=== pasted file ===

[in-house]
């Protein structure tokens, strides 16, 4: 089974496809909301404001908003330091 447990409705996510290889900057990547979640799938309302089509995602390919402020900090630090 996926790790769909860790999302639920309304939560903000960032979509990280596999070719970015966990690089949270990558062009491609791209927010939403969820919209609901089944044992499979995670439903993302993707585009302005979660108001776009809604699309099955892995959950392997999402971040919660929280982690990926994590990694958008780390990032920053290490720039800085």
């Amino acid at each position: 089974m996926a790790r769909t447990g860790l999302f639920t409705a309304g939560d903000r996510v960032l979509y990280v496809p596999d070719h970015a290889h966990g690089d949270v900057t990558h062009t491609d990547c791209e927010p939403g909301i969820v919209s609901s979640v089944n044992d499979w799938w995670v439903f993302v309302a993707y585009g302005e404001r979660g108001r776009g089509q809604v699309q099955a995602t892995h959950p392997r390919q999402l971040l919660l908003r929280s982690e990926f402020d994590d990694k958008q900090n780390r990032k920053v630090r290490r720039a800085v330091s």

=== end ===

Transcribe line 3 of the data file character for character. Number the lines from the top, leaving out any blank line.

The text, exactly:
């Amino acid at each position: 089974m996926a790790r769909t447990g860790l999302f639920t409705a309304g939560d903000r996510v960032l979509y990280v496809p596999d070719h970015a290889h966990g690089d949270v900057t990558h062009t491609d990547c791209e927010p939403g909301i969820v919209s609901s979640v089944n044992d499979w799938w995670v439903f993302v309302a993707y585009g302005e404001r979660g108001r776009g089509q809604v699309q099955a995602t892995h959950p392997r390919q999402l971040l919660l908003r929280s982690e990926f402020d994590d990694k958008q900090n780390r990032k920053v630090r290490r720039a800085v330091s």